SoCalGas, a utility providing natural gas for home heating and other uses to nearly 22 million people across Southern and Central California with a checkered safety history in the state, is under scrutiny for a 2017 explosion caused by a gas leak, which affected a residential neighborhood in Ontario and caused “severe damages to nearby garages and injury to one person.”
The California Public Utilities Commission (CPUC) said they chose to fine SoCalGas the maximum penalty of $50,000 a day for each of three violations of state regulations, dating to Jan. 10, when the company was supposed to test its damaged pipeline section. The violations are ongoing as long as SoCalGas refuses to conduct that test, and the company could face additional fines up to a maximum of $8 million, commission staff said.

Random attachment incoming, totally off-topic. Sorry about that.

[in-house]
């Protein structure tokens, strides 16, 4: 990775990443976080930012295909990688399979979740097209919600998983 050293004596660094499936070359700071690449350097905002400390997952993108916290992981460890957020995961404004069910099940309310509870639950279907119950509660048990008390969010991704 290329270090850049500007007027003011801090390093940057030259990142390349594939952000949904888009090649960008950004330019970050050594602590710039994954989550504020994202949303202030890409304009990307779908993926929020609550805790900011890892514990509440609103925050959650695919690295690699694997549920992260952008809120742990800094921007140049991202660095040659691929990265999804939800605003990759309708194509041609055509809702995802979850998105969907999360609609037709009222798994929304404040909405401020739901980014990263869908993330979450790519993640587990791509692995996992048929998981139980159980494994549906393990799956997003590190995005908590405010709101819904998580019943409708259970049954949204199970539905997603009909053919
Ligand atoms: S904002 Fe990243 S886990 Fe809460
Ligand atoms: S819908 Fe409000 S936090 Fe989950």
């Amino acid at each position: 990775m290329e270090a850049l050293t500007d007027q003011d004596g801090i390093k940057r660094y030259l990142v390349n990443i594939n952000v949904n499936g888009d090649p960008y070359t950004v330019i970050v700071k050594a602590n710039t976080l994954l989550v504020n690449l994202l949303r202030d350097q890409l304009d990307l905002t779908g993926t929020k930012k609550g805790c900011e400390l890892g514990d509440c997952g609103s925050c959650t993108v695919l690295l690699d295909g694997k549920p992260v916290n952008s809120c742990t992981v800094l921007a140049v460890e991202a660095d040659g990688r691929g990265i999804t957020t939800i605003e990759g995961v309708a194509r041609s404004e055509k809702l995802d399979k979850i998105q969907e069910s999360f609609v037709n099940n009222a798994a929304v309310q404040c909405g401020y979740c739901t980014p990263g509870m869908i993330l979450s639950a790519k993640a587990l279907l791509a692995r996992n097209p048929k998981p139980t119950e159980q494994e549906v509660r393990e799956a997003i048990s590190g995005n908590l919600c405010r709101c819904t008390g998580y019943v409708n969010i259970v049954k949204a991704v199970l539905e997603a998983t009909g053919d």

After initially agreeing to examine the pipeline, SoCalGas told commission staff last month that it was canceling the test until a lawsuit stemming from the explosion is resolved, CPUC said last Friday. CPUC said the gas company's decision to cancel the testing was "irresponsible to the public safety and unacceptable and that it places fear of civil damages ahead of public safety."
For its part, SoCalGas spokeswoman Christine Detz wrote in an email that the company is cooperating with the investigation: “We believe our actions following the 2017 incident were in compliance with applicable state and federal regulations. SoCalGas has taken appropriate steps to investigate the cause of the incident, completed comprehensive repairs to minimize the possibility of recurrence."